Tuesday, October 12, 2010

TWENTY-NINTH SUNDAY OF THE ORDINARY YEAR C



I- Ex 17:8-13, Ps 120:1-8, II- 2Tim 3:14-4:2, III- Luke 18:1-8.

“Our prayers should be for blessings in general, for, God knows best what is good for us”.
(Socrates).
Psalm 120
I lift up my eyes to the hills, to find deliverance; from the Lord deliverance comes to me, the Lord who made heaven and earth. Never will he who guards thee allow thy foot to stumble; never fall asleep at his post!

THIS IS A PRAYER of the suffering, a prayer that might well be directed at us by the enslaved peoples of our world who look, though they have looked vainly for years for deliverance.

We have looked, too, and vainly, for deliverance of our brethren from the godless tyranny that holds them in chains. We have “lifted up our eyes” to “the summit” where conferences were to bring peace to the world. We have found only treachery and greed and betrayal from those who understand “peace” in terms of subjugated, enslaved, beaten world, where dwell a race no longer human, where God is long ago forgotten.

We have learned from these failures, as we have learned for centuries that man without God will always fail. We have experienced many conferences of our own, with “important people” whose help we sought, whose promises we believed, conferences with employers, superiors, associates or friends. We have placed our confidence in these people, and later we were betrayed or forgotten. This was to teach us that there is no hope from man when God is not there.
Men of the age of “reason” and “enlightenment” who could so easily dispense with God, even when they believed in His existence, must have come at last to see how little reason and enlightenment there is in man, unless he fears God and keeps His commandments. To this summit we must always come, first and last; we have nothing to hope from any other. If God has departed, then justice, order, peace, reason, and humanity itself have departed. It’s the Lord who guards us, the Lord that stands at the right hand to give us shelter. The sun’s rays by day, the moon’s by night, shall have no power to hurt you. The Lord will guard us from all evil; the Lord will protect us in danger. The Lord will protect us journeying and our homecoming. Henceforth and forever (Psalm 120:5-8)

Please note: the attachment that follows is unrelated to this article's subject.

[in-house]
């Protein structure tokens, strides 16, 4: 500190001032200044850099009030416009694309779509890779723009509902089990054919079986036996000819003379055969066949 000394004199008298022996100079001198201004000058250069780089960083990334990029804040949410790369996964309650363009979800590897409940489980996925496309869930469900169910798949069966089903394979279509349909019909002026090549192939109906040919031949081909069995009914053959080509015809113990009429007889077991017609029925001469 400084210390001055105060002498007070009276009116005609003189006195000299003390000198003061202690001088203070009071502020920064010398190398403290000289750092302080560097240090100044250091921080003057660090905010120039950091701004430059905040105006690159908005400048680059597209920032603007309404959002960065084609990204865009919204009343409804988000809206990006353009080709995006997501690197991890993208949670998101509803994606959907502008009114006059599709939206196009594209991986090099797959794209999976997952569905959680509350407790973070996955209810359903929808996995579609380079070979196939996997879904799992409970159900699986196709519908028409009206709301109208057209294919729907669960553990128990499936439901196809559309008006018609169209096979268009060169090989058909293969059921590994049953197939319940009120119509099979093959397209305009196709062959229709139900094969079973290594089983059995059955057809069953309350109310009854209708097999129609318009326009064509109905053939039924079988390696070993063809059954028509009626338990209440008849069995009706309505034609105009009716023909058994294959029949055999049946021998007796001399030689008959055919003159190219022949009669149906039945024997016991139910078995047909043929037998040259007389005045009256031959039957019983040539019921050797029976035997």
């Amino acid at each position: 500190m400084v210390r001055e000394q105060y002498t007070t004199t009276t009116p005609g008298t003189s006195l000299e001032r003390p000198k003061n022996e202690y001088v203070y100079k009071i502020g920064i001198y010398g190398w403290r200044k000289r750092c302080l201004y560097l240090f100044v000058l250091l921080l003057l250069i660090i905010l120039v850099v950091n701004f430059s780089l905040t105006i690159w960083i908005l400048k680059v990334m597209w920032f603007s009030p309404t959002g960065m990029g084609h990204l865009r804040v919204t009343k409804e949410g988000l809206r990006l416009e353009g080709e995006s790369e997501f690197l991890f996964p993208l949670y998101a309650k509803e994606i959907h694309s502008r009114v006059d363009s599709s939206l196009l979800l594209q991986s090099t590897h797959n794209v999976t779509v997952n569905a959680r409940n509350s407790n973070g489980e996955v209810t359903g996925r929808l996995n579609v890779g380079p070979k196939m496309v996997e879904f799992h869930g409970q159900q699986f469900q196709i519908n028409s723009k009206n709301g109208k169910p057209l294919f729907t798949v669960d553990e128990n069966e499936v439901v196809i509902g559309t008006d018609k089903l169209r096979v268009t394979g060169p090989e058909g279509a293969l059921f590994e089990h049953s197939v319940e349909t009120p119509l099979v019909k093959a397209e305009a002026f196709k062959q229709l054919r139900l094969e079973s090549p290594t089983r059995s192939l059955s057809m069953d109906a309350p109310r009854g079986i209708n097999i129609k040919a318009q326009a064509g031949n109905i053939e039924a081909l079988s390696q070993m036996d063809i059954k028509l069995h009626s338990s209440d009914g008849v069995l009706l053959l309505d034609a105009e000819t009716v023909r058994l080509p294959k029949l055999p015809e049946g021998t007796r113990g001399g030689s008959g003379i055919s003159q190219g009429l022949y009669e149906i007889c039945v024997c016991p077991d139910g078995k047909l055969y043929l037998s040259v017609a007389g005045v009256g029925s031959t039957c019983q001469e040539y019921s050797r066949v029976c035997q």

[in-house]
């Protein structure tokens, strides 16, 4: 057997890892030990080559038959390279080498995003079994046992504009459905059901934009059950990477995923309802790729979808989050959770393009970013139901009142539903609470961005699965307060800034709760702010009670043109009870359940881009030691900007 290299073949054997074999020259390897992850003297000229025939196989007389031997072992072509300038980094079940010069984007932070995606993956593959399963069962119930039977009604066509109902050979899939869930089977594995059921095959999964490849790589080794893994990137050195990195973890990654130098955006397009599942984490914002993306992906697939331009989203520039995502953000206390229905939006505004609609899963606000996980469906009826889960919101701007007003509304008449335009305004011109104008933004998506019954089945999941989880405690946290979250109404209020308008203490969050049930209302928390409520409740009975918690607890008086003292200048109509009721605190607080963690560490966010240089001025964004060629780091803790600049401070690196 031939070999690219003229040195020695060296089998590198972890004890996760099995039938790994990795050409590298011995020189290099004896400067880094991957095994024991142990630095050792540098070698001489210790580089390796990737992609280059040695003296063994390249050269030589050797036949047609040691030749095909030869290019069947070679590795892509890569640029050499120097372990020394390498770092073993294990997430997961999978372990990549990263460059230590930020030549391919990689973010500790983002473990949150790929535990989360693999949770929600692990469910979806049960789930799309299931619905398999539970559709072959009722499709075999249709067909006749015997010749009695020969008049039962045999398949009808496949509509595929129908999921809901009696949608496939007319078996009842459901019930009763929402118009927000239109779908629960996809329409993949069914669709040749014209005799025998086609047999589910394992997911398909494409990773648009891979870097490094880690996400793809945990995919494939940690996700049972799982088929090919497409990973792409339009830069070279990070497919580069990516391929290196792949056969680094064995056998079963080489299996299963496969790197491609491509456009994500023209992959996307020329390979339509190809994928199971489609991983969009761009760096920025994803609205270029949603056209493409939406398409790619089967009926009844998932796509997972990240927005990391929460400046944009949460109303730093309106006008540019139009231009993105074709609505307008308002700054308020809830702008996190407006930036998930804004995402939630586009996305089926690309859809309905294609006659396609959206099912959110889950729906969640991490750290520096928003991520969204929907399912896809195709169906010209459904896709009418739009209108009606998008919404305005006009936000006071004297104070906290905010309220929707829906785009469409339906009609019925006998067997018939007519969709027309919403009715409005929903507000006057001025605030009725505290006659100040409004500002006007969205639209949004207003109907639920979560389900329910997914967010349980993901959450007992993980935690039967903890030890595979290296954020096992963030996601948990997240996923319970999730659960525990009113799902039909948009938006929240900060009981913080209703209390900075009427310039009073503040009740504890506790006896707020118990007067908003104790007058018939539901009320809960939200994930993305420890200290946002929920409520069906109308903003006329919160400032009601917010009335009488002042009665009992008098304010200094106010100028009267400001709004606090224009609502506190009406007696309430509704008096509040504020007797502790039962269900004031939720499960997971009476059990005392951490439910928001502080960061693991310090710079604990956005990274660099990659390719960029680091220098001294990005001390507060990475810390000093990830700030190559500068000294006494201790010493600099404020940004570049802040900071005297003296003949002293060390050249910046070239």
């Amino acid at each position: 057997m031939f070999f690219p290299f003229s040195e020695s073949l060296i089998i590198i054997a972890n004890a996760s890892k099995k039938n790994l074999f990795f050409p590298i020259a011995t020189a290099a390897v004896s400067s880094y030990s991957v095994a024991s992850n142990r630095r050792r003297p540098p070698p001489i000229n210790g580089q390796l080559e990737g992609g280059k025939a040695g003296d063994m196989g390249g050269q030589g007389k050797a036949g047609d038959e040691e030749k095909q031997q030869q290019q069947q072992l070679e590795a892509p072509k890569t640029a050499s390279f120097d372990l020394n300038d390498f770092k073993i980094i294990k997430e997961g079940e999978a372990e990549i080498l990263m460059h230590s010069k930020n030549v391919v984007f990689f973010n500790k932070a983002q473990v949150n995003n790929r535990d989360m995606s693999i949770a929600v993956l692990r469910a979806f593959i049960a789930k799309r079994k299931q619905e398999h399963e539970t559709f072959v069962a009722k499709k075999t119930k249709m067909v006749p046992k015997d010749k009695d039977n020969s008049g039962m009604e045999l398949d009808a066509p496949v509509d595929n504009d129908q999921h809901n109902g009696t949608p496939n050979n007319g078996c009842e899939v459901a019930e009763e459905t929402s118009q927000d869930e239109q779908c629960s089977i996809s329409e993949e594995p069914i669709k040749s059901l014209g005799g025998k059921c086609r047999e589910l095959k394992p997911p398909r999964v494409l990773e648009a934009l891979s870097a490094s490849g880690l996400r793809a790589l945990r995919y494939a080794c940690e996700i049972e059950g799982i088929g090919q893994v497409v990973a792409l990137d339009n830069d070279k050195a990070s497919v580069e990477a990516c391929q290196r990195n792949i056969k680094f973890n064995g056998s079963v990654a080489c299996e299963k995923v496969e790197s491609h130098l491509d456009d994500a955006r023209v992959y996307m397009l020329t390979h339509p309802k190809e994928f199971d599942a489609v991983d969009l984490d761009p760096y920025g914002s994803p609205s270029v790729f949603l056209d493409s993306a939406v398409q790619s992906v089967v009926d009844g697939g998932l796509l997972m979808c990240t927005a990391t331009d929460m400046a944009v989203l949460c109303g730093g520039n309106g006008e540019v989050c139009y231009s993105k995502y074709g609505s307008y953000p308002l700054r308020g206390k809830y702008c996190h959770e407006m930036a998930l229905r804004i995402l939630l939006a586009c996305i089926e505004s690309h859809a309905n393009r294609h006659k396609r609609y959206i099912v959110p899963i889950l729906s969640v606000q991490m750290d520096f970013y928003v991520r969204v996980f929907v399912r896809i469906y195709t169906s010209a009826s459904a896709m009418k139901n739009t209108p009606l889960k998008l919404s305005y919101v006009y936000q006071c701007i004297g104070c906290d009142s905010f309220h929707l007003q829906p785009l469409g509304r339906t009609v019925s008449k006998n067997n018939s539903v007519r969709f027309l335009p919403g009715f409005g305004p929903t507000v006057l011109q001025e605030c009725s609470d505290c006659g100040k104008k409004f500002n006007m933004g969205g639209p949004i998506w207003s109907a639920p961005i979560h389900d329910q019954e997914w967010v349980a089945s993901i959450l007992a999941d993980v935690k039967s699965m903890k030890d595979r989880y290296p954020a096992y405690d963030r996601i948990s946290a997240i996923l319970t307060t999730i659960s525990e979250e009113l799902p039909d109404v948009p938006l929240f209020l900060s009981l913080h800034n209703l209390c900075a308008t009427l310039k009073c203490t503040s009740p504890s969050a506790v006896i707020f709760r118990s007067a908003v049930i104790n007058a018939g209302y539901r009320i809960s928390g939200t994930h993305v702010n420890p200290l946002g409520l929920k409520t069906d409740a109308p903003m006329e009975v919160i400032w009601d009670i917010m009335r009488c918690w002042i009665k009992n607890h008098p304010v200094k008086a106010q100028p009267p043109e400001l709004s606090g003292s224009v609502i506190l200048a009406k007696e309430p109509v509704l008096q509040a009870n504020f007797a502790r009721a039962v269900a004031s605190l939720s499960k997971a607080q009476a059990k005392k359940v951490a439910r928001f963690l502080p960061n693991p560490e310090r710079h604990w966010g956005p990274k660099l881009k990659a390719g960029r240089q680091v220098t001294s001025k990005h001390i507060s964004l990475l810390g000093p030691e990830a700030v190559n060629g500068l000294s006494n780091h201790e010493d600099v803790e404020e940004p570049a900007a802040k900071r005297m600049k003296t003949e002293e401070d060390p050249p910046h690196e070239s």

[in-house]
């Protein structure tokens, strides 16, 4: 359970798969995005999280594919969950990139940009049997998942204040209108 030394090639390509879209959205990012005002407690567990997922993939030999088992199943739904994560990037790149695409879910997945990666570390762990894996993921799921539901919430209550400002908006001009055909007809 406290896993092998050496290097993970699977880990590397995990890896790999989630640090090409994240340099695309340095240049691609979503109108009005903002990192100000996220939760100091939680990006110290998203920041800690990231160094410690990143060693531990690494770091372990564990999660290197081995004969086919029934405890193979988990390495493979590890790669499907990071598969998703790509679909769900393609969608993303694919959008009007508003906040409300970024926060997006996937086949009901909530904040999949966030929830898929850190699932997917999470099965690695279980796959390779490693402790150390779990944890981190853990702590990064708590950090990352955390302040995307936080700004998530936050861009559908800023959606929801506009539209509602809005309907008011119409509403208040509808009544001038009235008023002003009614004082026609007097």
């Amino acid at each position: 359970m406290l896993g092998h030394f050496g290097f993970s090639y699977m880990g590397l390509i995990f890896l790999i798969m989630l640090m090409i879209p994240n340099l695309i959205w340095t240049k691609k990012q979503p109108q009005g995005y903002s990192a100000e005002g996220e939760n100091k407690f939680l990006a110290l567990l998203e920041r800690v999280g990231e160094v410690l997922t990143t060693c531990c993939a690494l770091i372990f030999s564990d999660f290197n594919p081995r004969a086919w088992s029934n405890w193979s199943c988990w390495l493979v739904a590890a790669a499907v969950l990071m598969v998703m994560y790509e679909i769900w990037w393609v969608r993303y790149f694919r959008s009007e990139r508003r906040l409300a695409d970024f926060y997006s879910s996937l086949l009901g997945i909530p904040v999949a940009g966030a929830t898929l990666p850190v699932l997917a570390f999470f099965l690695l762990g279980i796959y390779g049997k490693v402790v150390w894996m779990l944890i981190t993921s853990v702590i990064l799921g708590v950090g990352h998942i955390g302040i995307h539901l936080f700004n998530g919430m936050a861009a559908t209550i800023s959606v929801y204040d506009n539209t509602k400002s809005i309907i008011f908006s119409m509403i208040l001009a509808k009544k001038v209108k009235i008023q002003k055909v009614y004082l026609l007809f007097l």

For a Sound and Healthy living

This parable of prayer is found in Luke alone. Luke begins by saying that Jesus told these parables stressing the necessity for his disciples to pray always without becoming weary. True prayer therefore is namely; the one that should never stop or be interrupted and keeping up a constant dialogue with the Lord.

To pray always does not simply mean to keep on repeating formulas and prayers, but it means never to take a decision without first speaking or consulting God. Three conditions, though, are required for such a prayer:
1. To experience one’s life- story as God’s word addressed to oneself.
2. To understand that God is really present in one’s life-story, past, present and future, as we read in Luke 15:31, as a free and undeserved gift of himself to us.
3. And finally to accept freely one’s life-story as the Word to us through Christ, as we read in Mt 28:20.

In the parable of the Pharisee and the tax collector, “the Pharisee cannot understand that all good deeds put together cannot lay any claim to salvation. The text, therefore, invites believers to discover God as a loving Father and the tax collector as a brother. The Pharisee’s prayer is a perfect expression of a neurotic need for security that defends itself against other people (V.11b), human nature (V.12), and even God. (The African Bible, note on Luke 18:10-14)

“God who is everywhere never leaves us. Yes he seems sometimes to be present, sometimes absent. If we do not know him well, we do not realize that he may be more present to us when he is absent than when he is present. There are two absences of God. One is absence that condemns us, the other an absence that sanctifies, God empties the soul of every image that might stand between ourselves and him in mortal sin” (Thomas Merton)

“The worst thing that can happen in our modern society is for man to choose himself as his own idol-his body, his emotions, and his ideas. Then he has only himself to talk to. He is isolated. And that is what hell is” (Catalysts)


“If you pray for another, you will be helped yourself ” (Yiddish proverb)

An Open Letter to the Kenyan peace builders initiative...

Dear Sir/Madam,                                                                                            02.01.2019   Ref: An...